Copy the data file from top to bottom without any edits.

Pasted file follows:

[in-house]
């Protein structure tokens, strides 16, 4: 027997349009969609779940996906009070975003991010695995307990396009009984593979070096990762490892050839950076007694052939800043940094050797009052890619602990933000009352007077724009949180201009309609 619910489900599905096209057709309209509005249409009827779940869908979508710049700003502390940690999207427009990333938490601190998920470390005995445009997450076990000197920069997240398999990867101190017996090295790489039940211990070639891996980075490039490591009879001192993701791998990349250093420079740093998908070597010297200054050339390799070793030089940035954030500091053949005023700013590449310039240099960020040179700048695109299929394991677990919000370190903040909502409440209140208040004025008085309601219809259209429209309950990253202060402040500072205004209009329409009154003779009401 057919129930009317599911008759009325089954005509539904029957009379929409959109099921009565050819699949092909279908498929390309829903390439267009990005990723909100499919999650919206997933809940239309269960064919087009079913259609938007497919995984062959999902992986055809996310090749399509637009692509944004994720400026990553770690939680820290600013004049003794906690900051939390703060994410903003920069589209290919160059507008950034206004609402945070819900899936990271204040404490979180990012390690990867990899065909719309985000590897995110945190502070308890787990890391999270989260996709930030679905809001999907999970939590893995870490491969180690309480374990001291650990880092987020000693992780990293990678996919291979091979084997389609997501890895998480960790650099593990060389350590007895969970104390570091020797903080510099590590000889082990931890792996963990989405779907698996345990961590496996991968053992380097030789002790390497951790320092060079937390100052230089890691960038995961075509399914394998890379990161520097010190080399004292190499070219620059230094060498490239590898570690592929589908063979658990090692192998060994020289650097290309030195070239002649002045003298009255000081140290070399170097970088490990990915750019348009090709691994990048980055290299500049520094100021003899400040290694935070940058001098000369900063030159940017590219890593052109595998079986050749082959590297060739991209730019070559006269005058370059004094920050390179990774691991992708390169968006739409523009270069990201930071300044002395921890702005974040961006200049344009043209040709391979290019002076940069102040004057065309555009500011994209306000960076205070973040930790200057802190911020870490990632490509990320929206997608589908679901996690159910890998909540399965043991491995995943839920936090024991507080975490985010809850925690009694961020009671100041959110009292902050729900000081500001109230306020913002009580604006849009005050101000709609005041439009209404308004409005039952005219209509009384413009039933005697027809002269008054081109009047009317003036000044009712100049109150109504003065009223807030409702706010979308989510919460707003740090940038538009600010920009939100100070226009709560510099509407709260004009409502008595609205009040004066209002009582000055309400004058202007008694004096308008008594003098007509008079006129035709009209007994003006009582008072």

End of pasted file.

[in-house]
């Protein structure tokens, strides 16, 4: 027997349009969609779940996906009070975003991010695995307990396009009984593979070096990762490892050839950076007694052939800043940094050797009052890619602990933000009352007077724009949180201009309609 619910489900599905096209057709309209509005249409009827779940869908979508710049700003502390940690999207427009990333938490601190998920470390005995445009997450076990000197920069997240398999990867101190017996090295790489039940211990070639891996980075490039490591009879001192993701791998990349250093420079740093998908070597010297200054050339390799070793030089940035954030500091053949005023700013590449310039240099960020040179700048695109299929394991677990919000370190903040909502409440209140208040004025008085309601219809259209429209309950990253202060402040500072205004209009329409009154003779009401 057919129930009317599911008759009325089954005509539904029957009379929409959109099921009565050819699949092909279908498929390309829903390439267009990005990723909100499919999650919206997933809940239309269960064919087009079913259609938007497919995984062959999902992986055809996310090749399509637009692509944004994720400026990553770690939680820290600013004049003794906690900051939390703060994410903003920069589209290919160059507008950034206004609402945070819900899936990271204040404490979180990012390690990867990899065909719309985000590897995110945190502070308890787990890391999270989260996709930030679905809001999907999970939590893995870490491969180690309480374990001291650990880092987020000693992780990293990678996919291979091979084997389609997501890895998480960790650099593990060389350590007895969970104390570091020797903080510099590590000889082990931890792996963990989405779907698996345990961590496996991968053992380097030789002790390497951790320092060079937390100052230089890691960038995961075509399914394998890379990161520097010190080399004292190499070219620059230094060498490239590898570690592929589908063979658990090692192998060994020289650097290309030195070239002649002045003298009255000081140290070399170097970088490990990915750019348009090709691994990048980055290299500049520094100021003899400040290694935070940058001098000369900063030159940017590219890593052109595998079986050749082959590297060739991209730019070559006269005058370059004094920050390179990774691991992708390169968006739409523009270069990201930071300044002395921890702005974040961006200049344009043209040709391979290019002076940069102040004057065309555009500011994209306000960076205070973040930790200057802190911020870490990632490509990320929206997608589908679901996690159910890998909540399965043991491995995943839920936090024991507080975490985010809850925690009694961020009671100041959110009292902050729900000081500001109230306020913002009580604006849009005050101000709609005041439009209404308004409005039952005219209509009384413009039933005697027809002269008054081109009047009317003036000044009712100049109150109504003065009223807030409702706010979308989510919460707003740090940038538009600010920009939100100070226009709560510099509407709260004009409502008595609205009040004066209002009582000055309400004058202007008694004096308008008594003098007509008079006129035709009209007994003006009582008072």